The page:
The offseason provides the opportunity to give to youth baseball

With a winter chill beginning to settle over most of the United States, even the most die-hard baseball supporter could be forgiven for letting football and basketball take center stage while our national pastime slips into hibernation. But while some baseball uniforms may have been temporarily replaced with winter coats, the sport has not been completely forgotten. In fact, fortunately for youth baseball programs across the country and the world, the season of giving has inspired some to step up to the plate to provide children in need with what is necessary to play the game.

In Grand Rapids, Michigan, businessman Mike Chase has sacrificed his beloved facial hair in order to help the children of his home town play baseball. On December 2nd, the 61-year-old Chase, vice president of building supply company Eikenhout, shaved the beard he had worn since 1973 as part of a fundraising effort that ended up netting $16,000 for the Inner City Youth Baseball/Softball program of the YMCA. The softball and baseball teams that are part of the program in Grand Rapids will use the money to buy sorely-needed uniforms, equipment and supplies.

Another example has been taking place once a week in our nation’s capital, at the newly-opened Washington Nationals Youth Baseball Academy. Members of the George Washington University baseball team have been volunteering there to provide coaching in an afterschool program that aims to teach at-risk children not just the proper way to swing a baseball bat, but how to be a good teammate, develop good study habits and make healthy nutritional choices.

In the first week of December, three members of the Detroit Tigers visited that team’s baseball academy in the Dominican Republic. While they were there, J. D. Martinez, Nick Castellanos and Bryan Holaday took the opportunity to stop by a neighboring orphanage. Representing the Detroit Tigers Foundation, the players donated more than 500 pieces of baseball equipment and 100 T-shirts to the children of the Nuestros Pequeños Hermanos (Our Little Brothers) orphanage to support their youth baseball program.

Those seeking to help youth baseball thrive overseas might be surprised to learn of the Baseball United Foundation, a 501 c3 non-profit based in New York created to help grow the game of baseball in Ireland. The organization raises money in the United States through donations and the sale of memorabilia, then uses the funds to purchase and ship baseball equipment across the Atlantic. In August, they sent a 75-pound shipment of baseball bats, baseball gloves, helmets and other equipment to the Cavan Comets, a baseball club in County Cavan, Ireland. The foundation has raised more than $5,000 for baseball programs in Ireland to date, and has conducted youth baseball clinics in Limerick and Dublin.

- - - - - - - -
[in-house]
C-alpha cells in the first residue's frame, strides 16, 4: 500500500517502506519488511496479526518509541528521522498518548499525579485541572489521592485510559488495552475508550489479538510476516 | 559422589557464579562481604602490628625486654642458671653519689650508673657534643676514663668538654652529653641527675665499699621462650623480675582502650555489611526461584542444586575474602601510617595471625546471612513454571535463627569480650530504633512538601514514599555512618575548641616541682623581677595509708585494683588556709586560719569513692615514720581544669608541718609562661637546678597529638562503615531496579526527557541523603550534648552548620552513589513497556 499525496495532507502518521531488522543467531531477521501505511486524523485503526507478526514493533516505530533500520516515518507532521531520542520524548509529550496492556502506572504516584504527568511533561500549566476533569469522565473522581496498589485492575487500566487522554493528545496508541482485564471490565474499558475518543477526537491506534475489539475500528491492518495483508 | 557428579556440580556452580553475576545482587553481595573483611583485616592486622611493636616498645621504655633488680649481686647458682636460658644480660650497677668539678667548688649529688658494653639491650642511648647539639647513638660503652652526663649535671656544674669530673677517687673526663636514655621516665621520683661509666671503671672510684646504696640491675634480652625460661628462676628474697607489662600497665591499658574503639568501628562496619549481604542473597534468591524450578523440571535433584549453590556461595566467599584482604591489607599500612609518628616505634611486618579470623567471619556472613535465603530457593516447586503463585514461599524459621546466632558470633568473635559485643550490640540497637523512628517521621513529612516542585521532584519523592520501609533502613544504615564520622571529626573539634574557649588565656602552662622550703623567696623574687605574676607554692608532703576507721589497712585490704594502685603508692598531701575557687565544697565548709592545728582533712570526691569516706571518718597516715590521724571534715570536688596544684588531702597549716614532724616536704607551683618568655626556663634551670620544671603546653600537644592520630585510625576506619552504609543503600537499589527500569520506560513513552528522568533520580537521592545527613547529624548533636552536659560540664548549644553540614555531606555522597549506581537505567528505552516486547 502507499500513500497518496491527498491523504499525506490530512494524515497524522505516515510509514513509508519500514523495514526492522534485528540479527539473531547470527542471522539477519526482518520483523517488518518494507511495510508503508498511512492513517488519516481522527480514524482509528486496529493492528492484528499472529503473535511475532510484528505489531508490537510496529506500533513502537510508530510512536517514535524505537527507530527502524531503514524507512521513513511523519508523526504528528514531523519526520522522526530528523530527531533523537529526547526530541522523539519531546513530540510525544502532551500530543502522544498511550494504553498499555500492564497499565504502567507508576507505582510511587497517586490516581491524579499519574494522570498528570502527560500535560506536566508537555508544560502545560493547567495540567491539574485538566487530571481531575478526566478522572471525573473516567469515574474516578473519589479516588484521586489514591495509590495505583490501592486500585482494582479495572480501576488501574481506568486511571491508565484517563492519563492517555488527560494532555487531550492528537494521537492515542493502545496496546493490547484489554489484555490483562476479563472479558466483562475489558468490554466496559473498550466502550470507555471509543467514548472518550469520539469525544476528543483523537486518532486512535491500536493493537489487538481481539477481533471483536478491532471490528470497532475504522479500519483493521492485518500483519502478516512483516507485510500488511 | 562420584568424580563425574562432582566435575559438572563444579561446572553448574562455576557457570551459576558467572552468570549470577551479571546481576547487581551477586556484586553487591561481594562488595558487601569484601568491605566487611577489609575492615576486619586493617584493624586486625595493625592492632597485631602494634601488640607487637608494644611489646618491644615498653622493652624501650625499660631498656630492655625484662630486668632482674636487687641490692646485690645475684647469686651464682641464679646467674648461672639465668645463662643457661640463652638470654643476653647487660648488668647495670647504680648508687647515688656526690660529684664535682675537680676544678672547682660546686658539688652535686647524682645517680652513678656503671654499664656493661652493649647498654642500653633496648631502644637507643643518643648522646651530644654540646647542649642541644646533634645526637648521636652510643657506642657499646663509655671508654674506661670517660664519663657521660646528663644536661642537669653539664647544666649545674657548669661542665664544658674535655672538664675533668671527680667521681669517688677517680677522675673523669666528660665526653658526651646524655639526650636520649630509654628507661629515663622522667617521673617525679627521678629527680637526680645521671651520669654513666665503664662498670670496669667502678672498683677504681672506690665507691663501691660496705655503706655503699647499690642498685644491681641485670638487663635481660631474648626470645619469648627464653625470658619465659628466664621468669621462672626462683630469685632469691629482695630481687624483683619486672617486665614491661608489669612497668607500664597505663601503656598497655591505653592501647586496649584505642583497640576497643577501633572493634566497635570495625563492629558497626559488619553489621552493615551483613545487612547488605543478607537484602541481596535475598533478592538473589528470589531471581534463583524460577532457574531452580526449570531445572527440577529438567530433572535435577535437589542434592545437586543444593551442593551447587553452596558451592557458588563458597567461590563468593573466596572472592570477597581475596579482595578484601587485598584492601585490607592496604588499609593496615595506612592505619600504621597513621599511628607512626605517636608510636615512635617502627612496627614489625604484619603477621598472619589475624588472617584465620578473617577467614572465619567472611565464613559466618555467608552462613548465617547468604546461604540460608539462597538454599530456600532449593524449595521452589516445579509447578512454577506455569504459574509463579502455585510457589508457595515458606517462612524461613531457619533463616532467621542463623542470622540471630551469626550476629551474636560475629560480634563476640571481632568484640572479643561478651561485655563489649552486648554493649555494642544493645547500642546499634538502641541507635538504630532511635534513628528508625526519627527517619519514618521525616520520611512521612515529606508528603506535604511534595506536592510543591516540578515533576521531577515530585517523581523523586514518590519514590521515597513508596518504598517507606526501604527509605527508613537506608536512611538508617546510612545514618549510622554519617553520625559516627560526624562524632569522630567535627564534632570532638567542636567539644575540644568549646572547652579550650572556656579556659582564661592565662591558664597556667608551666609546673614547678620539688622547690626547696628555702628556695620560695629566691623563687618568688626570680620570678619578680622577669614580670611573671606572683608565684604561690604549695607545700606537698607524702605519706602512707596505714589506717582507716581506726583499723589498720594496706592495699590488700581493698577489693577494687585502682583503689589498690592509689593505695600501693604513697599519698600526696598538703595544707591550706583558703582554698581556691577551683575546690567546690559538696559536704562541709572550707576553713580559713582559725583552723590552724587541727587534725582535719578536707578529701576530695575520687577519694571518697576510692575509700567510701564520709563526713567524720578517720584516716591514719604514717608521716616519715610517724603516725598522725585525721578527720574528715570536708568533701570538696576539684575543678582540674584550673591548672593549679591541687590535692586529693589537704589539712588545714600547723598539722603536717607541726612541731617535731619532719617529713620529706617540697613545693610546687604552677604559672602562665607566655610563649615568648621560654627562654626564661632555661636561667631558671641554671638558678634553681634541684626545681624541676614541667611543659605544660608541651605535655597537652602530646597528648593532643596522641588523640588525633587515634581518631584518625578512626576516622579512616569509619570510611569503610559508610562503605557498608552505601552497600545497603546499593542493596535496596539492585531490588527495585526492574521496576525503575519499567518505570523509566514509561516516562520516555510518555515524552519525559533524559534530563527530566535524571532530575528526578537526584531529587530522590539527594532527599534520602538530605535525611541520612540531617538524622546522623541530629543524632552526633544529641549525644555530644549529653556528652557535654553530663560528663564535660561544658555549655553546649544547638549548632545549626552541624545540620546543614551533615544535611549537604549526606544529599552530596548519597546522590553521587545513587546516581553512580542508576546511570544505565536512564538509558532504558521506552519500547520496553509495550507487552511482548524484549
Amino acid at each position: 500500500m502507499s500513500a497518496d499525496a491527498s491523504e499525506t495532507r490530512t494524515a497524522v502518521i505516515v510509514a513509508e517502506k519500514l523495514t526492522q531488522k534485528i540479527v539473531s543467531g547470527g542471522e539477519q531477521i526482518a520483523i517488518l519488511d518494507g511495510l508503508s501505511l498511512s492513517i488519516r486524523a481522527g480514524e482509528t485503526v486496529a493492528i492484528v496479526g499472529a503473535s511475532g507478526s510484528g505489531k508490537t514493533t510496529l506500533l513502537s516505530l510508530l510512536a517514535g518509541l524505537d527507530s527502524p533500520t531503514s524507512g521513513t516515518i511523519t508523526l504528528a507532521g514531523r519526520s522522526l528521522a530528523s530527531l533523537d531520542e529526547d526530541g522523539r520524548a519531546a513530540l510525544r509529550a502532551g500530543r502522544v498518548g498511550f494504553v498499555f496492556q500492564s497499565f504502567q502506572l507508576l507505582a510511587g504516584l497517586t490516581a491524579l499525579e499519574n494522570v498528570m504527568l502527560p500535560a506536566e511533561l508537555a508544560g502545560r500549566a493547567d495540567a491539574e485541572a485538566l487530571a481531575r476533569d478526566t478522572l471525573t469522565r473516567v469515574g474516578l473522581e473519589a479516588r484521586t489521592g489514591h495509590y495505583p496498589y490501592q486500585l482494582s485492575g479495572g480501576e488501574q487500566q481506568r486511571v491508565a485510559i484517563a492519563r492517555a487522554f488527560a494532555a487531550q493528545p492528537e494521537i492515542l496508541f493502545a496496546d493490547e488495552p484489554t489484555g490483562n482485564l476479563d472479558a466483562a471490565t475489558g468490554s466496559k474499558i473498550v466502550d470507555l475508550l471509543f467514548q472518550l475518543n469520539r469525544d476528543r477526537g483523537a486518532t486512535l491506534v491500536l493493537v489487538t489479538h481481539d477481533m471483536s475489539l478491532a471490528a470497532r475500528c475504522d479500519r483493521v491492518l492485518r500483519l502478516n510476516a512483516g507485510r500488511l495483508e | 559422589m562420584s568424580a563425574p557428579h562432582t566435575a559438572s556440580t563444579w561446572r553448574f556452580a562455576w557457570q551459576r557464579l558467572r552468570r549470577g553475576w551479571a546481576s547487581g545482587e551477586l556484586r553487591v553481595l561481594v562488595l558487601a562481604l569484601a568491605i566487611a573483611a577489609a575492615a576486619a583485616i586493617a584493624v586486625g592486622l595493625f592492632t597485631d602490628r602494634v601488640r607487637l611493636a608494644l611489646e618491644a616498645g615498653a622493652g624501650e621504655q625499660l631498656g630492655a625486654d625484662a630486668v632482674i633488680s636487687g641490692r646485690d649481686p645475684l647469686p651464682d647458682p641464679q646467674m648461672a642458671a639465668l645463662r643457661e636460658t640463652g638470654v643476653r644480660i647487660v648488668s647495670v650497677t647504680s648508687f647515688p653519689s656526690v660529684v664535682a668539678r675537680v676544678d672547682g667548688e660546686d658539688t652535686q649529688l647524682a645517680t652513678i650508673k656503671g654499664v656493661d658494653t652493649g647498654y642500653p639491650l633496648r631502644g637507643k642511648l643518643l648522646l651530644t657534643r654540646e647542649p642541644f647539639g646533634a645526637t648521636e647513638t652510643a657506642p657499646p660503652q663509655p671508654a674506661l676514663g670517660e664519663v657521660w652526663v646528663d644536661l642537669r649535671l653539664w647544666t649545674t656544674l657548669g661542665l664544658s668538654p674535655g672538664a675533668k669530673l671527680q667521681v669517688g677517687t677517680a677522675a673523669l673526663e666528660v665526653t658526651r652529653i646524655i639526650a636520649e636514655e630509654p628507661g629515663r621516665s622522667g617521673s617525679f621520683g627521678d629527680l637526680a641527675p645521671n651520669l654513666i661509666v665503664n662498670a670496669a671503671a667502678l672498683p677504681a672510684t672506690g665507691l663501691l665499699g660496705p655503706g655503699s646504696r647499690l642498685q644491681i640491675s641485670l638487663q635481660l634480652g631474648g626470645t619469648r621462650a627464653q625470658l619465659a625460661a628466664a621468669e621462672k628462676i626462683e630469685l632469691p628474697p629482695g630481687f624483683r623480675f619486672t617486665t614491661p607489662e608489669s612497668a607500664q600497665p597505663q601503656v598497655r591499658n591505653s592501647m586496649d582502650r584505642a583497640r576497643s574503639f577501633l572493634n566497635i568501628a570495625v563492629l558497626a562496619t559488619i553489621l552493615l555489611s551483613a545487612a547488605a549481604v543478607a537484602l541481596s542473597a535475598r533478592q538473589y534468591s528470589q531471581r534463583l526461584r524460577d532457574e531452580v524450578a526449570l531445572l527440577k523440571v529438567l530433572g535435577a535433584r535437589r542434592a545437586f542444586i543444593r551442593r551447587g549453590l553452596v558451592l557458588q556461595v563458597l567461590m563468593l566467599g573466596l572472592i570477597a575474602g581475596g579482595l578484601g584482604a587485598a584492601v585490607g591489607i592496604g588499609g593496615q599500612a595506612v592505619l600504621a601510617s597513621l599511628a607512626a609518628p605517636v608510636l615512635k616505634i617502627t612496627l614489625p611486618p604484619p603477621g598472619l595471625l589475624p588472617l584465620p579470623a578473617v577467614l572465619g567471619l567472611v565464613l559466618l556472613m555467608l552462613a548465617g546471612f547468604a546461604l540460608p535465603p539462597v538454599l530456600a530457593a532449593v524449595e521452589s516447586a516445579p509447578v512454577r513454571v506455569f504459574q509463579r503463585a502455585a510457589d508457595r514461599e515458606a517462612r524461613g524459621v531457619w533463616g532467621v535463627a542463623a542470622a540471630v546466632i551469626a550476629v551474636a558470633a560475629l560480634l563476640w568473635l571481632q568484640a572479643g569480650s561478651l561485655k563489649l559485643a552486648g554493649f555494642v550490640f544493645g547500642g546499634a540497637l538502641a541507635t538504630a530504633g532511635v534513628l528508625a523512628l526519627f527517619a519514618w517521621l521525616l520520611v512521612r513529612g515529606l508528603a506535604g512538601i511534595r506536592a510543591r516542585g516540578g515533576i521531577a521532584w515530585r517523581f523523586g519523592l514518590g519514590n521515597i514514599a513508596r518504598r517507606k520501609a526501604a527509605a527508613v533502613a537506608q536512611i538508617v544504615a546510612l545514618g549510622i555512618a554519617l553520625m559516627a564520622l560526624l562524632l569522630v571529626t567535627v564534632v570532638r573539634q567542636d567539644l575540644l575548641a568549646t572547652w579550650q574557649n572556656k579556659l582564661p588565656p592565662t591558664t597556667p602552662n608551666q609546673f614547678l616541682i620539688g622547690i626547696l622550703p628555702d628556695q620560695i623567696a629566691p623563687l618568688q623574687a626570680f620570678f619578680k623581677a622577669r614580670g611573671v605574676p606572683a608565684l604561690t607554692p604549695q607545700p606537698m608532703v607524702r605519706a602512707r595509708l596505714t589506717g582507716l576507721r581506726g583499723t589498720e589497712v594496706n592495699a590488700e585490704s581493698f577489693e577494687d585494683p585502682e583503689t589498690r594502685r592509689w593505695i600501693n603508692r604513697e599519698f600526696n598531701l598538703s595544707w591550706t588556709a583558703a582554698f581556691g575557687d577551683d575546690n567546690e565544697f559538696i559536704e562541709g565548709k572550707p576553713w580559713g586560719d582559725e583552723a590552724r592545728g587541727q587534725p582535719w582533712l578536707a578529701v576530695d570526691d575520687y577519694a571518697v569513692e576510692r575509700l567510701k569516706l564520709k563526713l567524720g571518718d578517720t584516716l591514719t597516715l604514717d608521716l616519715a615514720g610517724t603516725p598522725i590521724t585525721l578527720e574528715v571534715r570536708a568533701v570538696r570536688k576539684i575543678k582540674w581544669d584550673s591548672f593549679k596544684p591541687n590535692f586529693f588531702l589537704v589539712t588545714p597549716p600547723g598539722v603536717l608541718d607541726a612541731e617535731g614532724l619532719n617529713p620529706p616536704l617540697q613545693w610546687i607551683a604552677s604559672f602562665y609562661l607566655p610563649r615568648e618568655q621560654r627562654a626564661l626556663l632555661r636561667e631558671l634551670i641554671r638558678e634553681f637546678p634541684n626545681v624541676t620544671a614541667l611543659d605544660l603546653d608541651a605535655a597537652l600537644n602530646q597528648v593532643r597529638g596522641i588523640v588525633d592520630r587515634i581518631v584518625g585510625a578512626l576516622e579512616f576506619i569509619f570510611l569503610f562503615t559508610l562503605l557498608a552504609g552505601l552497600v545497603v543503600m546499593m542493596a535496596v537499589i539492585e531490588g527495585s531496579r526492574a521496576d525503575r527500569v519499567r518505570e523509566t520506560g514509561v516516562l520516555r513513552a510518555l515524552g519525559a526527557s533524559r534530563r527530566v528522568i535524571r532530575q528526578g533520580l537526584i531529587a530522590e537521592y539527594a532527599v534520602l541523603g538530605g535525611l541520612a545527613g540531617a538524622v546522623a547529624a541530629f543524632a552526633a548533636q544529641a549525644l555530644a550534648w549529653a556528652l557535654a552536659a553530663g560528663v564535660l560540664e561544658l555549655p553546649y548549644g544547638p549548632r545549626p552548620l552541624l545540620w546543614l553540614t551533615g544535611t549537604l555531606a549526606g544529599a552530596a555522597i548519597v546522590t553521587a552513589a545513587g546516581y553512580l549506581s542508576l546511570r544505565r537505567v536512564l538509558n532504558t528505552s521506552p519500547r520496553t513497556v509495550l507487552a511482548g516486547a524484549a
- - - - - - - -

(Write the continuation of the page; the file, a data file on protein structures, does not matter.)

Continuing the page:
Although the appeal of baseball is nearly universal, the fact is that the need for equipment can be an obstacle for children who want to play. Unlike basketball, in which two hoops and a ball are the basic necessities, at bare minimum baseball requires a bat, a ball, nine gloves, three bases and home plate to play. Add in baseball uniforms, catchers gear, batting helmets, 18 pairs of cleats and more, and it’s easy to see why youth baseball programs in less affluent areas need help to succeed. These teams require the kindness and generosity of outsiders to survive, let alone thrive. But as long as fans of the sport do what they can to preserve baseball’s future for everyone, the Major League Baseball stars of tomorrow will continue to be found on the fields of Grand Rapids, Washington, the Dominican Republic and, who knows, maybe even Ireland.

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